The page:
'Armies of Compassion' in Bush's Plans
At a time when his rivals for the Republican nomination are offering detailed policy prescriptions, Bush for President Inc. remains a work in progress. He has settled on the outlines of a governing blueprint, but has not decided many of the crucial details that will fill out his political persona nationally.
In a wide-ranging interview on domestic issues last week, Bush said he would use the White House as a bully pulpit to raise educational standards and spur innovation, cut taxes to ensure economic growth and "certainly hope" to reform Social Security and Medicare without cutting benefits.
He also said government must be alert to the "danger that lurks" for some workers from an economy in transition and should care for society's most vulnerable citizens. But he would not use government to solve all these problems. Instead he said he would try to invigorate "a civil society" by encouraging churches and charities -- "little armies of compassion" -- to help combat persistent social problems, such as drug abuse, teenage pregnancy or welfare dependency.
"There is a role for government," Bush said, "but there is also a role for institutions that are value-laden, value-oriented and that exist all across America."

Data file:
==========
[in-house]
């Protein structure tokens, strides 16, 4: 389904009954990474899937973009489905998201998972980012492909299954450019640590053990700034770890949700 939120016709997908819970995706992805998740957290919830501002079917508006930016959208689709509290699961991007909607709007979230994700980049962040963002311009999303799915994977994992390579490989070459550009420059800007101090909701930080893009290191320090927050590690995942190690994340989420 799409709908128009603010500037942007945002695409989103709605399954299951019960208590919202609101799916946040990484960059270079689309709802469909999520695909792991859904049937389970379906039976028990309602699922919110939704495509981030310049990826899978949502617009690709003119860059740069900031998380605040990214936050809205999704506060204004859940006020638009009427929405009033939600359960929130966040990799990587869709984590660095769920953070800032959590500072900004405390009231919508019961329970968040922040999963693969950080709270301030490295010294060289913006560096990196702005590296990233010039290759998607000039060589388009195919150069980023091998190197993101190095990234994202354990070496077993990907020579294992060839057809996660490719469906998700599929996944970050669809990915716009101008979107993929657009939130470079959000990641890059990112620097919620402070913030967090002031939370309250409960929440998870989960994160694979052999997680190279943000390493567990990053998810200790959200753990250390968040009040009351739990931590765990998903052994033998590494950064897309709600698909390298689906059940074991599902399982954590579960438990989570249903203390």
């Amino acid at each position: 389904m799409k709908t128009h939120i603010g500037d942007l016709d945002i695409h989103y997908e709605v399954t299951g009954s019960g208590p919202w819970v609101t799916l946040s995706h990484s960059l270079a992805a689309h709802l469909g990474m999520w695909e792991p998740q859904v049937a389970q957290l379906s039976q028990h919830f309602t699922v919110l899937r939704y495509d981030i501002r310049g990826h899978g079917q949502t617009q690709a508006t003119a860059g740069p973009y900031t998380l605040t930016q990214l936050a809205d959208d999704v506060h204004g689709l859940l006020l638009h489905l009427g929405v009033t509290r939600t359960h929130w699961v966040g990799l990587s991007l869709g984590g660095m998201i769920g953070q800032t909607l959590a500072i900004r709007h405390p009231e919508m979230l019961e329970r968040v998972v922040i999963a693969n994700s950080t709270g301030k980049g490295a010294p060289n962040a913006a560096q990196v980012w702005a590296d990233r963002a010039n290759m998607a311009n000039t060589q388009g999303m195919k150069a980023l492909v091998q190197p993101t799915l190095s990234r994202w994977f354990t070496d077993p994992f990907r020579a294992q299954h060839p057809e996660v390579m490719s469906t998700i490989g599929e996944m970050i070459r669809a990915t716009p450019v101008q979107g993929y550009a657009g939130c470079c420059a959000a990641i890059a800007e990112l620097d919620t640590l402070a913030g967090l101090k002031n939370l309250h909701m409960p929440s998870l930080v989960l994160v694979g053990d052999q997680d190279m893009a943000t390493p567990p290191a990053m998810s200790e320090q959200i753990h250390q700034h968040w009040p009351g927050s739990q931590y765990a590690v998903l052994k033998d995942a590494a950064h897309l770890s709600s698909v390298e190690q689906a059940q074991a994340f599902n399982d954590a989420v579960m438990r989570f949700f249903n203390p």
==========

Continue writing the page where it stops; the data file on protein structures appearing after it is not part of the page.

Throughout the interview, Bush spoke in practical language shorn of ideological overtones. Not once did he use the word "conservative" to describe his approach to governing. But his policy prescriptions nonetheless revealed conservative governing instincts.
For Bush, government is neither the enemy nor the answer. But he objected to suggestions that his campaign will offer voters a Republican version of President Clinton's centrist New Democrat philosophy.
"There's too much focus on central government," he said of the president's approach. Bush added, "The role of government is to free people to make decisions and choices on their own. There is a role for government, but it is to create an environment in which entrepreneurship can flourish."
Like many conservatives, Bush believes the federal government should give state and local governments more flexibility to design their own solutions to problems. But at times, Bush embraced ideas straight out of Clinton's playbook, from the principle of linking federal education dollars to local school performance to the use of V-chips to help parents keep violent or sexual content on television away from their children. And like Clinton, he said government should provide opportunity but not attempt to guarantee results. "You can't have equal outcomes," he said.